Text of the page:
Excerpt: This week Women’s Studies Professor Donna Hughes was publicly condemned by the University of Rhode Island for writing an op-ed that criticized what she called the LGBTQ ideology.  The op-ed actually criticized the far right as well for what Professor Hughes calls extreme “ideological fantasies” but the university only objects to her criticism of LGBTQ views from a feminist perspective. The university also warned that, while “faculty have the same rights, obligations, and responsibilities as other American citizens” under the First Amendment those rights are not “boundless.”

Hughes actually begins and spends much of her op-ed criticizing the far right and its violent history and ideology.  However, she then criticizes what she calls similar fantasies on the far left. In doing so, Professor Hughes was espousing a view shared by other feminists that aspects of LGBTQ writings undermine feminist values and goals.


April 29, 2021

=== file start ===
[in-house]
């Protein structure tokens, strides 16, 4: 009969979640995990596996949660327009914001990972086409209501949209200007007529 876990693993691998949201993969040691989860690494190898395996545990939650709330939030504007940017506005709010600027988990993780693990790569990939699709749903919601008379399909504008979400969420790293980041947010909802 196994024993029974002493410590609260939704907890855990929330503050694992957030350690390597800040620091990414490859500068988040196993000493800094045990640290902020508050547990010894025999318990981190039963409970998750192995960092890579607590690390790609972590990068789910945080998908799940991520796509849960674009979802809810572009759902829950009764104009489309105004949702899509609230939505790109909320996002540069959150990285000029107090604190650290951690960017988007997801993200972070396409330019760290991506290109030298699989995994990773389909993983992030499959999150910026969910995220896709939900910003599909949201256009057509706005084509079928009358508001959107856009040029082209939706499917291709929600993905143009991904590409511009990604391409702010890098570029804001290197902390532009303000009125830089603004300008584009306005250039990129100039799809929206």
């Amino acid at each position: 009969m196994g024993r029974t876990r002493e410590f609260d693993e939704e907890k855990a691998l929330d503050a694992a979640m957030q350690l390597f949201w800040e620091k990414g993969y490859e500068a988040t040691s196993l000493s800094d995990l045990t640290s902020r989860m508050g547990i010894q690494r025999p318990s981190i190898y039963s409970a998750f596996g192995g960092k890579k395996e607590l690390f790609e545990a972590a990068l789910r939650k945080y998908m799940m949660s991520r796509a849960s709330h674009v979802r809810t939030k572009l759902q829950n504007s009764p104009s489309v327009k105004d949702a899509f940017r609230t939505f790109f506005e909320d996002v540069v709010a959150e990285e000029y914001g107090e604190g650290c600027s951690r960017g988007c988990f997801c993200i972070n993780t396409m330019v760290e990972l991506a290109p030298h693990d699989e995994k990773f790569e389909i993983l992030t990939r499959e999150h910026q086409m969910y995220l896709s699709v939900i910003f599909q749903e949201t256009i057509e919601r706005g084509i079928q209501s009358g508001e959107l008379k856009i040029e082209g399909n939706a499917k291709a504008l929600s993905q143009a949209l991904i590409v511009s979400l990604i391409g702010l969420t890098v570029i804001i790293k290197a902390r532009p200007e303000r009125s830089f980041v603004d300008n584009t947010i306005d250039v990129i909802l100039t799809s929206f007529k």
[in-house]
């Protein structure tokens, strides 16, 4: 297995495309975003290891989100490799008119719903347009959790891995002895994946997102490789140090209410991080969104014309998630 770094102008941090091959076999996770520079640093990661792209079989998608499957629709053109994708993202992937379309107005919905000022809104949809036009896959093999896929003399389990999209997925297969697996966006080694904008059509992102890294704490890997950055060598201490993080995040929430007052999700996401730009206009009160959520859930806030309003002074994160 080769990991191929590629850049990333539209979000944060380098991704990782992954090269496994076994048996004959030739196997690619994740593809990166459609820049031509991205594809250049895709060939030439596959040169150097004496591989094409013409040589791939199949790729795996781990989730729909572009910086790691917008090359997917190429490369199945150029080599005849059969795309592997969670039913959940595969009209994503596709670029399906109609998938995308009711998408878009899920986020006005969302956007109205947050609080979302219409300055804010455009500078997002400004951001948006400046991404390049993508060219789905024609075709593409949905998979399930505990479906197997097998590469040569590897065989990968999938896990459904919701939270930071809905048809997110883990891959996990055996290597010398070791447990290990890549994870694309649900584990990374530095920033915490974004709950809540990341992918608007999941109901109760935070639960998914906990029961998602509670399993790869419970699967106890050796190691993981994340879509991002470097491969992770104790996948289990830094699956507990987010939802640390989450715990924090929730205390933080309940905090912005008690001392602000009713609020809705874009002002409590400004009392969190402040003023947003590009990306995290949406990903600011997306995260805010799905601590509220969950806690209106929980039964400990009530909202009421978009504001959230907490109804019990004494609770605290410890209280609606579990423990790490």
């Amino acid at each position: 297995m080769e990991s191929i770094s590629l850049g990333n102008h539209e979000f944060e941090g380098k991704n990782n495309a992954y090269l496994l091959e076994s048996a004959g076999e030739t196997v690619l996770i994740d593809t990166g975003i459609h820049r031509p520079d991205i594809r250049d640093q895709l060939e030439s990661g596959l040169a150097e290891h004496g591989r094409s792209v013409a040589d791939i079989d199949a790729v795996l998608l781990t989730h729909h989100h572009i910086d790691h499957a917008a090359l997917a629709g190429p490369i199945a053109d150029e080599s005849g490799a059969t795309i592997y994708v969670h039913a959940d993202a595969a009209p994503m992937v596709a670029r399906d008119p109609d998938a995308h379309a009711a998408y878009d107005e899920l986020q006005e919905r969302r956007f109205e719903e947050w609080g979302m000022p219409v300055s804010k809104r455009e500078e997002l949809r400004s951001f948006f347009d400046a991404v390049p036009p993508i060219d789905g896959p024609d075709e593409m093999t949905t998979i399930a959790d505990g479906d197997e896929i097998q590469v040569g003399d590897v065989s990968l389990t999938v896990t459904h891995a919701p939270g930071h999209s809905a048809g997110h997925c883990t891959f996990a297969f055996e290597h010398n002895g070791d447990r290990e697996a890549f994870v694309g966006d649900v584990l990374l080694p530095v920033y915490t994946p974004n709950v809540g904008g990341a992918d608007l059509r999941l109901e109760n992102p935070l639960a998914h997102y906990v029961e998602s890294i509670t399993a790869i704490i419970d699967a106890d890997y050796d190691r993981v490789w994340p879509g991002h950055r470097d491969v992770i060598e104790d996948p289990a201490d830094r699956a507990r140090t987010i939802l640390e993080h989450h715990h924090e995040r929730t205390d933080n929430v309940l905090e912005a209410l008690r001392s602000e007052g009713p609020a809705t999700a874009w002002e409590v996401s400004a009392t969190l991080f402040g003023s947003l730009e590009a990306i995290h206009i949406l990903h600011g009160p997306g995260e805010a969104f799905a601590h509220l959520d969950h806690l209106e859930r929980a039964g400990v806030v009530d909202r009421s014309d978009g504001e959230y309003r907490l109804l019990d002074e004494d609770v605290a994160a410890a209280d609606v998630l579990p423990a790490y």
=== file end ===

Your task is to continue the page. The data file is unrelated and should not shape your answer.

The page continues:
By Tyler Coward
Foundation for Individual Rights in Education

Excerpt: Since state legislatures convened nationwide this winter, FIRE has noticed a distinct trend: Many states have introduced and considered legislation to limit or prohibit the teaching or training of certain viewpoints on campus, generally patterned on former President Donald Trump’s “Executive Order on Combating Race and Sex Stereotyping,” which President Joe Biden rescinded on his first day in office. The bills introduced in recent months in states across the country generally aim to ban the training or teaching of so-called “divisive concepts” at public colleges and universities, along with a variety of other provisions.

Unfortunately, as introduced, many of the bills threaten free speech and academic freedom — some quite severely, some less so.

April 29, 2021
Foundation for Individual Rights in Education

Excerpt: After more than a year in limbo, the University of Pennsylvania’s Hunting, Archery, and Shooting Club is officially a recognized student group.

Under pressure from the Foundation for Individual Rights in Education (FIRE) and with help from FIRE Legal Network attorney Patricia Hamill, the university relented this week and processed the group’s registration.